Architect Roberto Rossi has completed a house in northern Italy that can rotate 360 degrees.
Balanced on a central pillar, the octagonal house can be mechanically rotated in both directions to give its owner varied views. The rotation is also used to direct the house’s solar panels towards the sun.
“The ability of the house to rotate was requested by the client from the very beginning, on one hand to be able to change the point of view on the landscape, but also because of his passion for machines and mechanisms,” Rossi told Dezeen.
The house takes cues from another Italian home that can be rotated; Villa Girasole is an experimental two-storey house built in the 1930s by architects Angelo Invernizzi and Ettore Fagiuoli, which revolves on circular tracks around a central point.
“There wasn’t an existing project to take inspiration from, but we wanted to rediscovered the futuristic avant-garde appeal of Villa Girasole,” said Rossi. “In a sense, it was like finding a father again.”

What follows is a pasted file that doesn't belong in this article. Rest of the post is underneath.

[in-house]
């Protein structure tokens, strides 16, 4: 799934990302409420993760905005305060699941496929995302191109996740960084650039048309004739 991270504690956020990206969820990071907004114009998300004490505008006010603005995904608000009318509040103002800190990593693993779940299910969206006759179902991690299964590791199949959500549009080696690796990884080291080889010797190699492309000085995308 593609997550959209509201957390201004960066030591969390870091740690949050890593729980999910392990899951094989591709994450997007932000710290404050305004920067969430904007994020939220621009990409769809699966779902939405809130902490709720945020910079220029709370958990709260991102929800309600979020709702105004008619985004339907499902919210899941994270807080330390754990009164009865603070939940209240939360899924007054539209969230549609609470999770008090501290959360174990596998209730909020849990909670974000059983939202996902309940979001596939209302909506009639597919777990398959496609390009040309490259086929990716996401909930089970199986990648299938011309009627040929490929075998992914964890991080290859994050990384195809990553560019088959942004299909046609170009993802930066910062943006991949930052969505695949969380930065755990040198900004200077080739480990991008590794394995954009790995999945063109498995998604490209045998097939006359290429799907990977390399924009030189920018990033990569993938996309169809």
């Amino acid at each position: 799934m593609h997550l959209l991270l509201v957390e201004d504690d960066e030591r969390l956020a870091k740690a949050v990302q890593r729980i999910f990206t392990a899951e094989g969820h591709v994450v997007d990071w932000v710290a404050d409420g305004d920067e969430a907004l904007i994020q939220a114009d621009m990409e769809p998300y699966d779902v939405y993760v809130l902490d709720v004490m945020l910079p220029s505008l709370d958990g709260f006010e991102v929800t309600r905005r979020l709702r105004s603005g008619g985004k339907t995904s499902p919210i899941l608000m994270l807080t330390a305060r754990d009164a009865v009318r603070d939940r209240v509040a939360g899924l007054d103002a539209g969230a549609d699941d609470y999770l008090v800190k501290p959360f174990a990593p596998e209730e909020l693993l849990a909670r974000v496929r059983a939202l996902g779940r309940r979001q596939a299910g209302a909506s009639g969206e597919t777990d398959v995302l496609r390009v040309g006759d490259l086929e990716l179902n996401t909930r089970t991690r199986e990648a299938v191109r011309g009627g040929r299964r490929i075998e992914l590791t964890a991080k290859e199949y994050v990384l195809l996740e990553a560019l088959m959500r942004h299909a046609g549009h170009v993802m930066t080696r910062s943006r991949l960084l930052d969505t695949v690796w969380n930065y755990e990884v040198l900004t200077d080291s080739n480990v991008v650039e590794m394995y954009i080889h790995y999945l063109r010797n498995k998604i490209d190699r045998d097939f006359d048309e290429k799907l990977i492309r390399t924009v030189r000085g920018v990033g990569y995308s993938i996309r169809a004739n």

Located near the city of Rimini, Rossi’s house was constructed by Italian building contractor ProTek. The challenge was to keep the building lightweight and to allow it withstand traumas caused by its rotation.
The structure has a steel frame, with walls made of wooden strips, and insulation panels of hemp and wood fibre.
According to the architect, the house generates all of its own energy. The solar panels are fitted on the roof, so are able to take full advantage of the sun at all times of the day.
“From the technical point of view, rotating the house helps gaining the highest efficiency from the photovoltaic panels by having the best orientation throughout the day,” said Rossi.
Along with the solar panels the house is equipped with a heat pump and a solar thermal system, which also generate energy.
Rossi’s house is the latest in a series of buildings that move. Last year the D*Haus Company revealed a house in the UK that has a swivelling top, while Anmahian Winton Architects’ private observatory in the USA rotates to provide different views of the sky.
Images are courtesy of ProTek.